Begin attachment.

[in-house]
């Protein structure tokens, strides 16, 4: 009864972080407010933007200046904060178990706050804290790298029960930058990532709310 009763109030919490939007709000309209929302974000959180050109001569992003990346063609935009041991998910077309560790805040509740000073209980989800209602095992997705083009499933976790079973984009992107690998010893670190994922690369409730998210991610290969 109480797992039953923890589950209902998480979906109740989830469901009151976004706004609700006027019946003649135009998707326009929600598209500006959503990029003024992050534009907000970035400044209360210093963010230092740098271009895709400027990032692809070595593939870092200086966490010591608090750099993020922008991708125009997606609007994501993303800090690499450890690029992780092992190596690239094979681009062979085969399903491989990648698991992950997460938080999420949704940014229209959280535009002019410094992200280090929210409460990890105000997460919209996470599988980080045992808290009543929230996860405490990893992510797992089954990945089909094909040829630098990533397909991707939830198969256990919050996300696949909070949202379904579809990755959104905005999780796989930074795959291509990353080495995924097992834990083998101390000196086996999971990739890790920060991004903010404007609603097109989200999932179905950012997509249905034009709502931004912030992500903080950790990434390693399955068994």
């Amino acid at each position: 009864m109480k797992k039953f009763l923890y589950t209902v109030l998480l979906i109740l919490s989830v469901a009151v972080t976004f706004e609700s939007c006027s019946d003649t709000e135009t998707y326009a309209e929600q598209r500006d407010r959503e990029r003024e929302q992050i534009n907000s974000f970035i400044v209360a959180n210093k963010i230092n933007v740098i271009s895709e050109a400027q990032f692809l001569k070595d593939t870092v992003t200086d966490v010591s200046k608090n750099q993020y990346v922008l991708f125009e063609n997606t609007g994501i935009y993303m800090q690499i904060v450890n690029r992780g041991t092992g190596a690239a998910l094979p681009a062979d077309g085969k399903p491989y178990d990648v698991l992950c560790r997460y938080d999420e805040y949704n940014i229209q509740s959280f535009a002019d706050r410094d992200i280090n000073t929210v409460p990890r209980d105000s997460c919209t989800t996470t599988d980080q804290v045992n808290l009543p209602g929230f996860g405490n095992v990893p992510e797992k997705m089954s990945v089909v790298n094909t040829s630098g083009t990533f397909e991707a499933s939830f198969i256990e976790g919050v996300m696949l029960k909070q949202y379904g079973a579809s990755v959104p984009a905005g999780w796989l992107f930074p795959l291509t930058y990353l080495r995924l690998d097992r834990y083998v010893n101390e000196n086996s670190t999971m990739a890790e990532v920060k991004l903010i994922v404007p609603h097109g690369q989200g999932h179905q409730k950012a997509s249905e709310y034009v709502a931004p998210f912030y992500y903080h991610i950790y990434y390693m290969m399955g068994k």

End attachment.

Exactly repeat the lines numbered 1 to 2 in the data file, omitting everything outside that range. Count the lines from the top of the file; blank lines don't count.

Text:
[in-house]
């Protein structure tokens, strides 16, 4: 009864972080407010933007200046904060178990706050804290790298029960930058990532709310 009763109030919490939007709000309209929302974000959180050109001569992003990346063609935009041991998910077309560790805040509740000073209980989800209602095992997705083009499933976790079973984009992107690998010893670190994922690369409730998210991610290969 109480797992039953923890589950209902998480979906109740989830469901009151976004706004609700006027019946003649135009998707326009929600598209500006959503990029003024992050534009907000970035400044209360210093963010230092740098271009895709400027990032692809070595593939870092200086966490010591608090750099993020922008991708125009997606609007994501993303800090690499450890690029992780092992190596690239094979681009062979085969399903491989990648698991992950997460938080999420949704940014229209959280535009002019410094992200280090929210409460990890105000997460919209996470599988980080045992808290009543929230996860405490990893992510797992089954990945089909094909040829630098990533397909991707939830198969256990919050996300696949909070949202379904579809990755959104905005999780796989930074795959291509990353080495995924097992834990083998101390000196086996999971990739890790920060991004903010404007609603097109989200999932179905950012997509249905034009709502931004912030992500903080950790990434390693399955068994």